Independent component analysis is computationally much more complex than PCA:it uses iteration from a random starting point to arrive at the final components.

    As an example, an ICA-based MetaClassifier was built for predicting how welllymphoma patients respond to chemotherapy.

    Three studies have made their raw data available: NIH, Stanford, and Boston. Alldatasets were normalized with logit. For each study the 500 genes with the maximumvariance were extracted and 7 independent components were extracted using the Rimplementation of fastICA (Hyvarinen, 1999), without row normalization. The perfor-mance is not influenced significantly whether 500 or 1000 genes are used or whether5 or 10 components are extracted.

    For each sample, the projections on the 7 components were extracted from theestimated mixing matrix A:

    X = SA,

    where X is the transposed expression matrix of genes versus samples, S contains theindependent components, and A is a linear mixing matrix. We assume that independentcomponents correspond to fundamental biological processes or pathways, and that eachcomponent describes all the genes that participate in one such process or pathway. Theadvantage is that not all genes from that pathway or process are necessary to measurethe activity of the component, making it possible to extract components from differentarray platforms with different subsets of genes and to compare them afterwards.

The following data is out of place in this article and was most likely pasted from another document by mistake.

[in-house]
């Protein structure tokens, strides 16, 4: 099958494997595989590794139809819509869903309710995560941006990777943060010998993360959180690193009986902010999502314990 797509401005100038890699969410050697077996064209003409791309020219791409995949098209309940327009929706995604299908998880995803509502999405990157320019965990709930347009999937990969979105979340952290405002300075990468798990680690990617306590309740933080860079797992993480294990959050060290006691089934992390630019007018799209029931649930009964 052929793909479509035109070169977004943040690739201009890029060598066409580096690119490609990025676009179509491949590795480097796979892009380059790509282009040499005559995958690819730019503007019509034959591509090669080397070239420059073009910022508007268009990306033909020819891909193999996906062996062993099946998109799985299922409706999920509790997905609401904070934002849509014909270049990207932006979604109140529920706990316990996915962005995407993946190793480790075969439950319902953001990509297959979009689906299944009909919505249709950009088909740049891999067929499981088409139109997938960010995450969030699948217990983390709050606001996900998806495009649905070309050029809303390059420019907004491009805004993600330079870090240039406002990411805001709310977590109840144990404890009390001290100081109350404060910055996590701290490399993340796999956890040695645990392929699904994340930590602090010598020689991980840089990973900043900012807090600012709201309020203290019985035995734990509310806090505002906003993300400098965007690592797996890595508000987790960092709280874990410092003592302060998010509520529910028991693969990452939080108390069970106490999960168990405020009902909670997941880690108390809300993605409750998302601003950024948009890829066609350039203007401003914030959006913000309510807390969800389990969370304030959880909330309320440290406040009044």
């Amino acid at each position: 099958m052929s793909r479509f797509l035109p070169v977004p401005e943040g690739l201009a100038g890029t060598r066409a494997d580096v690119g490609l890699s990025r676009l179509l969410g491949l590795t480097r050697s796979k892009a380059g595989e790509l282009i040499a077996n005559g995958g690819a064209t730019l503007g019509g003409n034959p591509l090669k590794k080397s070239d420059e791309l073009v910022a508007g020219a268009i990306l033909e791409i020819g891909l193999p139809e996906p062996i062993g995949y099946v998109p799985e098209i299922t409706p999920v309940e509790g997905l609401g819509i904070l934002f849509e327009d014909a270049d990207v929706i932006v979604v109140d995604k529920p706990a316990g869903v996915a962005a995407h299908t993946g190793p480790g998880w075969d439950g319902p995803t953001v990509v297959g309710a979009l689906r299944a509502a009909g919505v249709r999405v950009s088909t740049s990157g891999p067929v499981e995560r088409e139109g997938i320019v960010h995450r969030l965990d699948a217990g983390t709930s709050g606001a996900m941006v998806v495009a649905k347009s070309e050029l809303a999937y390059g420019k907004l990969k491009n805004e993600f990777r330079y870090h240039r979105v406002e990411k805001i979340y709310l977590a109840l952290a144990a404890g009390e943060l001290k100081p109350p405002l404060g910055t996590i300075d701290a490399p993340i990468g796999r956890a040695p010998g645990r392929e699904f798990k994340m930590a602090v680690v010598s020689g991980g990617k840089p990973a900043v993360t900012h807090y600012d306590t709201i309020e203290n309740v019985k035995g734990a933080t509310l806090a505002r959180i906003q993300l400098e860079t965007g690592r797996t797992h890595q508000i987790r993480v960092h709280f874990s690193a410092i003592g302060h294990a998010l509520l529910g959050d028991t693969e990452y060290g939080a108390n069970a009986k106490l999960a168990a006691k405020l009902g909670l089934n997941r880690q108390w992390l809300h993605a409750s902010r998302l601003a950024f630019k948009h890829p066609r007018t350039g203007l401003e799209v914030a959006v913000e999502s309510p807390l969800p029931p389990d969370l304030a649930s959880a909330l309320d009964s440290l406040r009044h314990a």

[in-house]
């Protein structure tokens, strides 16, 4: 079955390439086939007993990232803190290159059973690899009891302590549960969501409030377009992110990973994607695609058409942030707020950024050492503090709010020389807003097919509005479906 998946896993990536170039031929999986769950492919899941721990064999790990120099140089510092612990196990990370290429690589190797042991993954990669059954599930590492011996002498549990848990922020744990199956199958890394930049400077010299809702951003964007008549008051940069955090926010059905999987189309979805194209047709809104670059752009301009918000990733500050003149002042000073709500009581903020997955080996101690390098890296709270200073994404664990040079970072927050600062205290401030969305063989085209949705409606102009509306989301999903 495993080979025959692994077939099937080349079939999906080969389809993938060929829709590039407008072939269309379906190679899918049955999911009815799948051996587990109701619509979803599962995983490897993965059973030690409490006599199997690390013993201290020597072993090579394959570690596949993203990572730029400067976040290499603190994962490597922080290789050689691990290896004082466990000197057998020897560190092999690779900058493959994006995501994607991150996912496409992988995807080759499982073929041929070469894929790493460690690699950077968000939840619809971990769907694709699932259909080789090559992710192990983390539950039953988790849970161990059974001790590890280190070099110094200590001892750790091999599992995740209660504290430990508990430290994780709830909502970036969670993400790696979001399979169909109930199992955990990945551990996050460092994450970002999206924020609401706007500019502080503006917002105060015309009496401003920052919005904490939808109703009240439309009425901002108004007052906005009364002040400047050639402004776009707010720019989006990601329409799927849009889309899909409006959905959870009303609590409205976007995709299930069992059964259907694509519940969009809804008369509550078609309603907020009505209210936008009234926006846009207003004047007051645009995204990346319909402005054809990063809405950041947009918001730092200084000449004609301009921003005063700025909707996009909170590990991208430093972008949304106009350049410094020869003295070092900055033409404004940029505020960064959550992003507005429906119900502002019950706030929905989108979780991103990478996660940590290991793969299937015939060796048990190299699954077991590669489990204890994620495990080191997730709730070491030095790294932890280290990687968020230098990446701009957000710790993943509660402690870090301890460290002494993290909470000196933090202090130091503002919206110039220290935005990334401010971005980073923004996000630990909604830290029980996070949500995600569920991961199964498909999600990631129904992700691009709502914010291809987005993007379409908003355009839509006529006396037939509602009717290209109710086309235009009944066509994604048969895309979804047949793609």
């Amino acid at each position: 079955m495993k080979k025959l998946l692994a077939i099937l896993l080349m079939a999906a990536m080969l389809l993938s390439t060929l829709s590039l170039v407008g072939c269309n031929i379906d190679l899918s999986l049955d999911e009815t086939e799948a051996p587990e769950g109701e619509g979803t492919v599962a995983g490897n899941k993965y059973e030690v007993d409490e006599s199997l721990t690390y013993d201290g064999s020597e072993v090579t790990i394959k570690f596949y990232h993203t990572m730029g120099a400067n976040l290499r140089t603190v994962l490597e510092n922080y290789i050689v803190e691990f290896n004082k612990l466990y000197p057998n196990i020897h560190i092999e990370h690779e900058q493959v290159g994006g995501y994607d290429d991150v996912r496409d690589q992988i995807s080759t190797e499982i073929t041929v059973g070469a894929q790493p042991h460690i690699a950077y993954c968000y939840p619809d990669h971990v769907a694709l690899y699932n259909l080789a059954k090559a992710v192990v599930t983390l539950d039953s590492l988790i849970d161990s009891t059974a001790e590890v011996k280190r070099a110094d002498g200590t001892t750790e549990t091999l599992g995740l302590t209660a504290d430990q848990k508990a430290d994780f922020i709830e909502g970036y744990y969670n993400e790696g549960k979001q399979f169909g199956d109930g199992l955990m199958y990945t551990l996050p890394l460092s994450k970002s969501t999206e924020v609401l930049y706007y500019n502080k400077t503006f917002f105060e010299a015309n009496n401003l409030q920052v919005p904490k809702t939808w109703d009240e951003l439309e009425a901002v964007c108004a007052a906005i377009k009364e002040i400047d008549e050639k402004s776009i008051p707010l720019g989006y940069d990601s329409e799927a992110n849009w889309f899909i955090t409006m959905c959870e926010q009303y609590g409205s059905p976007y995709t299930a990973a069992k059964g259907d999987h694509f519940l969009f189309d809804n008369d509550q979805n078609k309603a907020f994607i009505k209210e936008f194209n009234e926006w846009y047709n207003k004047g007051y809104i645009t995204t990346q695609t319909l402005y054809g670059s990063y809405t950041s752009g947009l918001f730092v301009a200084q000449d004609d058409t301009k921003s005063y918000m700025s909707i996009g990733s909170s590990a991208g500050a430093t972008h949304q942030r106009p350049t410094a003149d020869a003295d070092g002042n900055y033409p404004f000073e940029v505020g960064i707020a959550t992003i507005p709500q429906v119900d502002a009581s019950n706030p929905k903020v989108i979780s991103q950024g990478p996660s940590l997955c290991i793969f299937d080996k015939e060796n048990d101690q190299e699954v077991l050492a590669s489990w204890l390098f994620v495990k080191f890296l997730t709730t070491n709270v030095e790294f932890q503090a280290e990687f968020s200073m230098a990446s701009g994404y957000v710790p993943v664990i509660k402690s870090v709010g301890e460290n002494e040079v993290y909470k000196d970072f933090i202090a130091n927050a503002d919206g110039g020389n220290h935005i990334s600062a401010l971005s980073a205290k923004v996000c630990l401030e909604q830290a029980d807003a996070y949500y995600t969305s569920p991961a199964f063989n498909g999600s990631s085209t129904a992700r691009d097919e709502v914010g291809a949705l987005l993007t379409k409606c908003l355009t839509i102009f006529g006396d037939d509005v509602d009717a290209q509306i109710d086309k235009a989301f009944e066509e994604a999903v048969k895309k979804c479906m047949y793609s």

13.2.1 Matching of Components

    The order and sign of the independent components are arbitrary and have to be matchedacross the three datasets. We perform this matching based on the above assumptionthat each component describes the genes that participate in some biological process orpathway, or describes genes that are coordinately expressed. Thus, despite the severelimitations in matching genes between platforms, we should be able to identify similarcomponents because they have more genes in common than dissimilar components. Thegenes for each platform are converted to their RefSeq IDs and matched to the genes onthe other platforms based on this. Now we are able to calculate a correlation coefficientbetween components, because each component is merely a weighted sum of genes. Wecalculate the Pearson correlation coefficient between the weights for those genes thathave been matched across platforms using RefSeq. Those components that have thehighest correlation coefficient are matched. The sign of one component is adjusted ifits highest correlation coefficient to another component is negative. Components thatcannot be matched to components extracted from other platforms with a correlationcoefficient higher than 0.3 or below 0.3 are discarded.

    It is important to realize that while the many false negatives and false positivesobtained when matching genes across platforms make it difficult to build a gene-basedclassifier, they do not prevent us from matching components, because all we needis a difference in correlation coefficient. This difference can be detected even in thepresence of false negatives and false positives.

    Figure 13.1 shows two such independent components from the three d